movements, to make them more militant, without trying to make them
'anarchist'. The social movement should not have a political
ideology, but its role should be to unite, and not to belong to a
political party. In the social movements, it is possible to unite
militants and build a unified base, which is not possible at an
The FAG then takes its non-sectarian stance further: "Because we
know that we are not going to make the revolution by ourselves, we
need to be aware that we need to unite with other political forces
without losing our identity. This identity is the anarchist
organisation and is the avenue by which we want to build unity with
other political forces in the social movement."
Through the FAG's policy of "social weaving", it reunites
community organisations of the oppressed classes, whether unions,
soccer clubs, community radio stations or neighbourhood associations.
"This way we try to form a solidarity group between all the
organisations in the community, increasing strength mutually in
direction of the struggle."
In Argentina, a country with a proud tradition of mass anarchist
organising (and anarchist trade union dominance) in the first three
decades of the last century, neo-liberal policies pushed through by
the International Monetary Fund and World Bank provoked the collapse
of what was once one of the strongest Latin American economies. This
lead to a popular uprising in 2001 that saw five state presidents
ousted in rapid succession, the occupation of factories and the
establishment of Popular Autoconvened Assemblies across the country.
Auca (Rebel), an Argentine anarchist organisation based in the
city of La Plata to the south-east of the capital Buenos Aires, was
founded in 1998. Having deeply involved itself in the United Popular
Movement (MUP), Auca takes a similar position to the FAG on what in
Latin America is termed "social insertion": "Our organisation is not
the only one inside the popular organisations that is struggling for
revolutionary change, and surely in the future it will also not be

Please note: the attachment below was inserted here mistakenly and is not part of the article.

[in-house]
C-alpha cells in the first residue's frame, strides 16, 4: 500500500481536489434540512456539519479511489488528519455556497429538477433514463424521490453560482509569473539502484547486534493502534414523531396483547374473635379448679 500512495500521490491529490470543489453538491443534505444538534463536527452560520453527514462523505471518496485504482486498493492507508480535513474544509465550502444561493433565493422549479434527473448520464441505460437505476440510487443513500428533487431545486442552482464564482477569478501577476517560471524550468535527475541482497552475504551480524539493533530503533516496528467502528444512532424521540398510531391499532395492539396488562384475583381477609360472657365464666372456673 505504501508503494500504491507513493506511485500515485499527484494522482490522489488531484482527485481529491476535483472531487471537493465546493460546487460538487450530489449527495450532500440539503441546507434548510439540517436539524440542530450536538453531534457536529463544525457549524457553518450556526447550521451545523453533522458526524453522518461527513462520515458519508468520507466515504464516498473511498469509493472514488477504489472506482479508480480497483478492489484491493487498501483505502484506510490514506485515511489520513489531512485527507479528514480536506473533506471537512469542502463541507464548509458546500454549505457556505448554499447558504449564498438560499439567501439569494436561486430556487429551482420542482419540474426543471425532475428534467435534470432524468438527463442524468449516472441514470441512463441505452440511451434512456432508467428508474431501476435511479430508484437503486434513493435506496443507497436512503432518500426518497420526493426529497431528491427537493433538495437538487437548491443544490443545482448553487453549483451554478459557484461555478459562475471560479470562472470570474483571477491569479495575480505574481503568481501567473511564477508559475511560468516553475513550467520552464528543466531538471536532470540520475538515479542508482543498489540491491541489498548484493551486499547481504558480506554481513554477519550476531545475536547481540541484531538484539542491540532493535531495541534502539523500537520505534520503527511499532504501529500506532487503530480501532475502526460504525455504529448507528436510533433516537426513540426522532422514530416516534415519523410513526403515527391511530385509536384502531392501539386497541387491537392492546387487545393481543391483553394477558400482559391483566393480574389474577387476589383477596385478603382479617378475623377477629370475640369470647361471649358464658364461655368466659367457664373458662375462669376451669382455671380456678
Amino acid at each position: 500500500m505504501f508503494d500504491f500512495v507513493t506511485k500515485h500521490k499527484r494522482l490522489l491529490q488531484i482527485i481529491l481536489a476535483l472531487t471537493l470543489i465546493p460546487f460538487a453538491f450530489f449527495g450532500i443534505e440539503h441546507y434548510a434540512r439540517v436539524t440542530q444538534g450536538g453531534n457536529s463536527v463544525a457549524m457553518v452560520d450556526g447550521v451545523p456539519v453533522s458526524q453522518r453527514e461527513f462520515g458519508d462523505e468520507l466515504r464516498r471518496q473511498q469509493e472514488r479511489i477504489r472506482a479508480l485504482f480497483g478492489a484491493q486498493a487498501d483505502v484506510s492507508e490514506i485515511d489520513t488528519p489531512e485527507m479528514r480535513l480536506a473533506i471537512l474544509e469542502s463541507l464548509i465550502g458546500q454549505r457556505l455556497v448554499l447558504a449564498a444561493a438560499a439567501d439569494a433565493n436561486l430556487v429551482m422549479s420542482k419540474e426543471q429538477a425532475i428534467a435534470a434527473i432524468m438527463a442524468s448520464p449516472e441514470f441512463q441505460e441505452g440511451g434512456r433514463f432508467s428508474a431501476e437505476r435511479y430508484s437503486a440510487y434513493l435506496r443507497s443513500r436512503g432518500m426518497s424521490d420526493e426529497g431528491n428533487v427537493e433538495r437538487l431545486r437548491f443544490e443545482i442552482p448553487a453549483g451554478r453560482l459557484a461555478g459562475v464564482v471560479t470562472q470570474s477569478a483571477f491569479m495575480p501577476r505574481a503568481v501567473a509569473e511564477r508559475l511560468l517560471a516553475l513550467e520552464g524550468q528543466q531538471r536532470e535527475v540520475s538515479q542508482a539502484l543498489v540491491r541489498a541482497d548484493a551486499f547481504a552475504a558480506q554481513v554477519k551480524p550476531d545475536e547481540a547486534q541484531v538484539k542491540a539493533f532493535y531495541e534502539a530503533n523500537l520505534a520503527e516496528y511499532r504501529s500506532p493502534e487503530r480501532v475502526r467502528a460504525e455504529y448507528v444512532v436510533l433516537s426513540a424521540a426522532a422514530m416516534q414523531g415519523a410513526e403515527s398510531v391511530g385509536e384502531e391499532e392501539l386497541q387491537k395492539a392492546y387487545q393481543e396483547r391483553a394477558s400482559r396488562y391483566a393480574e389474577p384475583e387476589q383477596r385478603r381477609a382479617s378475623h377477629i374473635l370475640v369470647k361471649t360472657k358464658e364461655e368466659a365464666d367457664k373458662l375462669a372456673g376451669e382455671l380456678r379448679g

the only one. Historical examples have shown us that different
political models of the working class and the people have converged
in the different revolutionary processes throughout history...
"Within revolutionary efforts, it should be understood that the
model of the Single Revolutionary Party is exhausted. It has
demonstrated its lack of flexibility against the different political
manifestations of our class.
"As anarchists, we believe that our proposal embodies the true
interests of the proletariat, and it is in anarchy where we find the
final goal of human aspirations, but we are aware that the comrades
of other organisations believe the same thing regarding their
FOR A FRONT OF OPPRESSED CLASSES
Auca's position is that they "are not rejecting the imperative
need for the unity of revolutionary forces under a strategic project.
Rather, we believe that the main body for the gathering together of
popular power is the Front of Oppressed Classes where syndicalist,
social and political models which, in general, struggle for
revolutionary change will converge.
"It is there, in the heart of the FOC, where a healthy debate of
political tendencies and positions should be engaged in, so that the
course the FOC takes is representative of the existing correlation of
popular forces. The FOC should not become a struggle of apparatuses."
Calling the FOC "a strategic tool", Auca states: "Obtaining a
victory over a more powerful opponent is only possible by tensing all
the forces and obligatorily applying them with meticulous wisdom and
ability against the smallest 'crack' amongst the enemies, and in all
contradictions of interests amongst the bourgeoisie of the different
countries, between the different bourgeois factions and groups inside
each country. It is necessary to take advantage of the smallest
possibilities to obtain an ally of masses, even when they are
temporary, hesitant, unstable and uncertain.
"The backbone of the Front of Oppressed Classes is based on the
(strategic) alliance of the peasant workforce where the majority and
leading force is the proletariat..."
The concept of a Front of Oppressed Classes as an idea is totally
different to the authoritarian communist concept of a Popular Front,
which communist parties around the world have used as a Trojan horse
means of first welding together popular opposition into a
hierarchical umbrella organisation, then inserting themselves into
the leadership of the organisation.
This is what happened with the organisations within the United